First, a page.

Miscellaneous| Volume 113, ISSUE 11, P1899-1903, June 01, 2014

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Assessment of Cardiovascular and Noncardiovascular Medical Device Recalls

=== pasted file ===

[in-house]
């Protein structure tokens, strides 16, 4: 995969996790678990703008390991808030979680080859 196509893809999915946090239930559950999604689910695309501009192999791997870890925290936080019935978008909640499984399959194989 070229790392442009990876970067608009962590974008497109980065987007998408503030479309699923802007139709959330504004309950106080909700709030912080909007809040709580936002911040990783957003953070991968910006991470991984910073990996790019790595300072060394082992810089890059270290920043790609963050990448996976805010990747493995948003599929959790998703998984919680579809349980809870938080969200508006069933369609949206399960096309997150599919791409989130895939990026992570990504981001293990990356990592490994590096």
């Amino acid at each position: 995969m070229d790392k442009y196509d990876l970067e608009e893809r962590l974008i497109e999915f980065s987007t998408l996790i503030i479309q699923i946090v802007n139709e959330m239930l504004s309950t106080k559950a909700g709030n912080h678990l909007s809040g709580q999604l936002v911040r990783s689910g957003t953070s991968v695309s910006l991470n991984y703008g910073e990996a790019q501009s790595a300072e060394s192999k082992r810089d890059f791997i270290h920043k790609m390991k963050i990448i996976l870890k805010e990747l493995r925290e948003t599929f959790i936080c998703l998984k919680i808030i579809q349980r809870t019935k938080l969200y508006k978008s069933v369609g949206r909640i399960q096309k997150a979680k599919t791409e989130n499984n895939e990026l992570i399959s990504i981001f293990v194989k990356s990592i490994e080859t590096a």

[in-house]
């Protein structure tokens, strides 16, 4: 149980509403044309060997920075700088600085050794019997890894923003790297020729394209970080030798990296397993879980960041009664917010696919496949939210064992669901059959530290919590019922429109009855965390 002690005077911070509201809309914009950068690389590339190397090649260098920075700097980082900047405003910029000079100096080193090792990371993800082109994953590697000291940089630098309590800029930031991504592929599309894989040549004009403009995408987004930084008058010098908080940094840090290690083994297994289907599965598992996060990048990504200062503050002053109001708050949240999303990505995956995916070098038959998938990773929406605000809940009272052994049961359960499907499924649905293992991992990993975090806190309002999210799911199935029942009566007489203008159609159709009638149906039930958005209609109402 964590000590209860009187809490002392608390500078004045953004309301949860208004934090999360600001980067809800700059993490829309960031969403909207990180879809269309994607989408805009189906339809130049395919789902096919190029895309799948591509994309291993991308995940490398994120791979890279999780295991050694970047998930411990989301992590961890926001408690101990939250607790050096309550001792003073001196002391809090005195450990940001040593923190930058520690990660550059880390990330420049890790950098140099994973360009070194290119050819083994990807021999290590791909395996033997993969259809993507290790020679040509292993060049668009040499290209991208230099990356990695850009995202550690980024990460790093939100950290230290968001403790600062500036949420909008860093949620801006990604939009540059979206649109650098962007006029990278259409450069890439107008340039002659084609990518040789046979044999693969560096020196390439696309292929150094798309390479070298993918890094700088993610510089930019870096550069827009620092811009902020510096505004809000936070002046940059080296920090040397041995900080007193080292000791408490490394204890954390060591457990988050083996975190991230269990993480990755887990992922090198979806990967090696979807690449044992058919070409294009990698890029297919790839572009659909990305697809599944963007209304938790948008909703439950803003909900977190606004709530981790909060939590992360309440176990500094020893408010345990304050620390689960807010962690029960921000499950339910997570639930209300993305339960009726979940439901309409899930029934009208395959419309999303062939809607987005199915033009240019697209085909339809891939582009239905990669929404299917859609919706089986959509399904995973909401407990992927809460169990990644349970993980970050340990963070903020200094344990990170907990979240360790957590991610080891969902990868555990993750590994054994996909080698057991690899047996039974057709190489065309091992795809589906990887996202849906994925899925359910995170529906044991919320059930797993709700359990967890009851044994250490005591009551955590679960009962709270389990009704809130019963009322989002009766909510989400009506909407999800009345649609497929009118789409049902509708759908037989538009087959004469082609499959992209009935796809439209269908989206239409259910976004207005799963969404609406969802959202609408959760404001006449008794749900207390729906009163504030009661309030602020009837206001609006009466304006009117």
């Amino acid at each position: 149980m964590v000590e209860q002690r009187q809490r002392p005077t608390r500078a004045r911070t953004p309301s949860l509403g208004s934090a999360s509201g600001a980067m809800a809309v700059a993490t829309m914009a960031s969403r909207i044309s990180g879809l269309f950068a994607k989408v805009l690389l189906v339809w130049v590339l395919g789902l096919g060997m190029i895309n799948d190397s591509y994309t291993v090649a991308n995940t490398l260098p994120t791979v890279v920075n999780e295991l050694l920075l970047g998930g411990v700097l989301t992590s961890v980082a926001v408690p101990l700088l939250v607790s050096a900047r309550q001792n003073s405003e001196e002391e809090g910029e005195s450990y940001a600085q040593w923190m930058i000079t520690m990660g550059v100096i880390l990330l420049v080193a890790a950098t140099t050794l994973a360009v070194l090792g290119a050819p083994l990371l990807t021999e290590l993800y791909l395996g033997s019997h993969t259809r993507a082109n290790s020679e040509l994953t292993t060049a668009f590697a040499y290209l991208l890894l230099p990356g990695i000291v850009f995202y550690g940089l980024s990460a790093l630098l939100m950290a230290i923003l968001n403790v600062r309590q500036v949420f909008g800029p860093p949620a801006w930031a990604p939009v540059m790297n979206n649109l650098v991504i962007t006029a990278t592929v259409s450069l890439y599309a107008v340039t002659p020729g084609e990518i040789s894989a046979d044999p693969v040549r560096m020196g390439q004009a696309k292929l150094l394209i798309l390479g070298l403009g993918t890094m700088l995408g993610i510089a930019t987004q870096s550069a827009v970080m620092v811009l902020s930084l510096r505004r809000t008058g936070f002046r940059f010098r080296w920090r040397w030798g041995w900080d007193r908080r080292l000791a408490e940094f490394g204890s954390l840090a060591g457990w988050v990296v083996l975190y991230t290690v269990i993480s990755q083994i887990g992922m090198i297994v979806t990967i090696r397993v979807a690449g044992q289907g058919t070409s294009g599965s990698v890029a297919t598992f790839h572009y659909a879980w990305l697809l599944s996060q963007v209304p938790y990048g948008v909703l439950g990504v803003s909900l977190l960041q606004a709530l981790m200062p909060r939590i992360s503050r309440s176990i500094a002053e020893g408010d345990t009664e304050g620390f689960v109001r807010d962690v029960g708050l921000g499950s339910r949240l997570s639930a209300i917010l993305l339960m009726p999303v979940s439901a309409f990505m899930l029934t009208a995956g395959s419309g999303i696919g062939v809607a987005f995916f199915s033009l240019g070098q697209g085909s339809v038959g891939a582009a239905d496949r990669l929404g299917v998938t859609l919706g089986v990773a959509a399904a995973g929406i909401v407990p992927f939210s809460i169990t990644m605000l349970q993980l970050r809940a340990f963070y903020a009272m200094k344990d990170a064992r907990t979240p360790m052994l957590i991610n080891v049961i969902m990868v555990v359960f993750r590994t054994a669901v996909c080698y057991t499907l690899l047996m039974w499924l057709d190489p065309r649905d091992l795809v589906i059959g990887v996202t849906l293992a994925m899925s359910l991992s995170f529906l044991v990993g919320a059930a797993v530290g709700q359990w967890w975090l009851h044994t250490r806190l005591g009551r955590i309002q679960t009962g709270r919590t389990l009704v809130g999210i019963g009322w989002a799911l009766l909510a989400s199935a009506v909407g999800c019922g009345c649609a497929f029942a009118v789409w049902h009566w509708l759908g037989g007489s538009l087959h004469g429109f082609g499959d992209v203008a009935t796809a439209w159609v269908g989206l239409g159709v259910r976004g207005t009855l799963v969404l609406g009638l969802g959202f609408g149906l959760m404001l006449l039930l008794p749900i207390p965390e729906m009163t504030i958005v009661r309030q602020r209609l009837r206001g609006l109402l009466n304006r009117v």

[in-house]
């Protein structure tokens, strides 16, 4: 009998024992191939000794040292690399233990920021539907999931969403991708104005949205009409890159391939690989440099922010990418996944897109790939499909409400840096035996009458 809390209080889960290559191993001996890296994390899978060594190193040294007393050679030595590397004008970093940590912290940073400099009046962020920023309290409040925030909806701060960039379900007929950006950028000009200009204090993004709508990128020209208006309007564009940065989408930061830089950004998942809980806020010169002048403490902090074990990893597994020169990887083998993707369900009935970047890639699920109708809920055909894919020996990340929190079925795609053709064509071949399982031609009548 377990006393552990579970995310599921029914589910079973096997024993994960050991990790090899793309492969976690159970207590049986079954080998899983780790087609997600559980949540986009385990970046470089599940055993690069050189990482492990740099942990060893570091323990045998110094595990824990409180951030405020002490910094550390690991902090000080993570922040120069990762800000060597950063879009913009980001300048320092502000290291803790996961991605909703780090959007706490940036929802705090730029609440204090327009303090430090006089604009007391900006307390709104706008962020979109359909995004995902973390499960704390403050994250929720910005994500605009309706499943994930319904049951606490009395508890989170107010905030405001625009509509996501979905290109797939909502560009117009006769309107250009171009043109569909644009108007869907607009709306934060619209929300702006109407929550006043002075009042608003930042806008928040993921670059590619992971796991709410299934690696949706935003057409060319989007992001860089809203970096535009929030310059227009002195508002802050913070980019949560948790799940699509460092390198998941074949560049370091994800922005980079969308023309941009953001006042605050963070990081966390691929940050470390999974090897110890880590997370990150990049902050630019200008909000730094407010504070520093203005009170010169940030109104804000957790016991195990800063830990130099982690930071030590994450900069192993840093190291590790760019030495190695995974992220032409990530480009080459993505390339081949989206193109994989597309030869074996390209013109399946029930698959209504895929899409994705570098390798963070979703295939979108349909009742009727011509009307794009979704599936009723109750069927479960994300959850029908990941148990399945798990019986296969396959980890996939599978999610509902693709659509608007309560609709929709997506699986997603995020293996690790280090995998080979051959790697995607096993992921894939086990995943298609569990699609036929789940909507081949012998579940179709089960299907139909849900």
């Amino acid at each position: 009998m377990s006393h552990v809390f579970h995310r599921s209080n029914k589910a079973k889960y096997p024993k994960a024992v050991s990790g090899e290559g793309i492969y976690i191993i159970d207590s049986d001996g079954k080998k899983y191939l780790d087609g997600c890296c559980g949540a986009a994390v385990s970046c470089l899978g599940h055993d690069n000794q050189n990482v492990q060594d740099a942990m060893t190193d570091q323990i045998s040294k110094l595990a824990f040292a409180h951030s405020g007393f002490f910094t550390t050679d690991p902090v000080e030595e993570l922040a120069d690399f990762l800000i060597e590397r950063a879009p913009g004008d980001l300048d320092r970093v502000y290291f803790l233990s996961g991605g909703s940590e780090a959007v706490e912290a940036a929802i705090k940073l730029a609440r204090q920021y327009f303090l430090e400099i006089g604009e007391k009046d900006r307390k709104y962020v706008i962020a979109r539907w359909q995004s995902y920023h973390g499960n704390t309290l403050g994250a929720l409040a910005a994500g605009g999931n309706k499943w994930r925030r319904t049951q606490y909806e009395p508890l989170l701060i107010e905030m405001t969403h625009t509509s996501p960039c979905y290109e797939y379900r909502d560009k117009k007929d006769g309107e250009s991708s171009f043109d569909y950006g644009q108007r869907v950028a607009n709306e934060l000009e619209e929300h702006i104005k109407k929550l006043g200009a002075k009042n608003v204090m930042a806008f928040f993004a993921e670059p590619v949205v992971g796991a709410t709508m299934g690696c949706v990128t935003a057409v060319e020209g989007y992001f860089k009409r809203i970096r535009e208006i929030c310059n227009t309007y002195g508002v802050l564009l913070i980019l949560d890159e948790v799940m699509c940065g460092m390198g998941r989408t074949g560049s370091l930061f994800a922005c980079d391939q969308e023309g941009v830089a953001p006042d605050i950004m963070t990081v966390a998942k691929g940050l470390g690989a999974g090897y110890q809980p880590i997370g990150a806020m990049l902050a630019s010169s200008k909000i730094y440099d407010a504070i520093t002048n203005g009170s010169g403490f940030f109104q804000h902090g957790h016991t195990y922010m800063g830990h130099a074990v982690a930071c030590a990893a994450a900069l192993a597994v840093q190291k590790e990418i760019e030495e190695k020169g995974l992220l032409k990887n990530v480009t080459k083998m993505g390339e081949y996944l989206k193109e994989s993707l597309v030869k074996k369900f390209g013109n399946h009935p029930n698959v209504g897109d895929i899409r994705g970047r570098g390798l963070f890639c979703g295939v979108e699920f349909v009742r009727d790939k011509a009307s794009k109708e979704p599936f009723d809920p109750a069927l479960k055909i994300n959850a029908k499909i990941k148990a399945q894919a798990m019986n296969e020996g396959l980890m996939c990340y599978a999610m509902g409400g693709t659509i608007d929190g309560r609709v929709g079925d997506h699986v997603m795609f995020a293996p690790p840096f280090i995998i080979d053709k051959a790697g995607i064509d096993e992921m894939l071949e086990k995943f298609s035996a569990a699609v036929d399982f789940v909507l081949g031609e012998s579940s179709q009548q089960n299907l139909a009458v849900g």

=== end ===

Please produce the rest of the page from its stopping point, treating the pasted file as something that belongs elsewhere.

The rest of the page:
Medical device recalls have called attention to the device approval process in the United States. The premarket approval (PMA) process requires clinical trials to evaluate safety and effectiveness, whereas the expedited 510(k) process does not. The 510(k) process has been considered a source of increased recalls. This study aimed to assess the relative safety of medical device approval pathways based on the numbers of approvals and recalls. Data on recalls in the United States from January 2005 to December 2012 were collected from the Food and Drug Administration Web site. Over 8 years, 30,002 devices were approved, 5,728 by PMA (19%) and 24,274 (81%) by 510(k). There were 249 recalls due to serious risks, 0.45% of PMA approvals, and 0.92% of 510(k)-cleared devices, p <0.001. Over 1/2 of the recalls were during the first 2 years on the market. Percentage of recalled PMA devices was unchanged over the 8 years, whereas 510(k) recalls increased in 2010 to 2012 (from 0.65% to 1.39%, p <0.001). Cardiovascular devices represent the largest class of recalls (27%). The proportions of recalled PMA and 510(k) cardiovascular devices were the same as for all medical devices until 2011, but 510(k) recalls dramatically decreased in 2012 to the lowest recall rate seen (0.73%). In conclusion, recall rates were the same for 510(k)- and PMA-approved devices in 2005 to 2009 and increased for 510(k) devices subsequently. Modifying the 510(k) process with more rigorous performance testing, a conditional 2-year approval and a mandatory registry may be an approach to reduce recalls.
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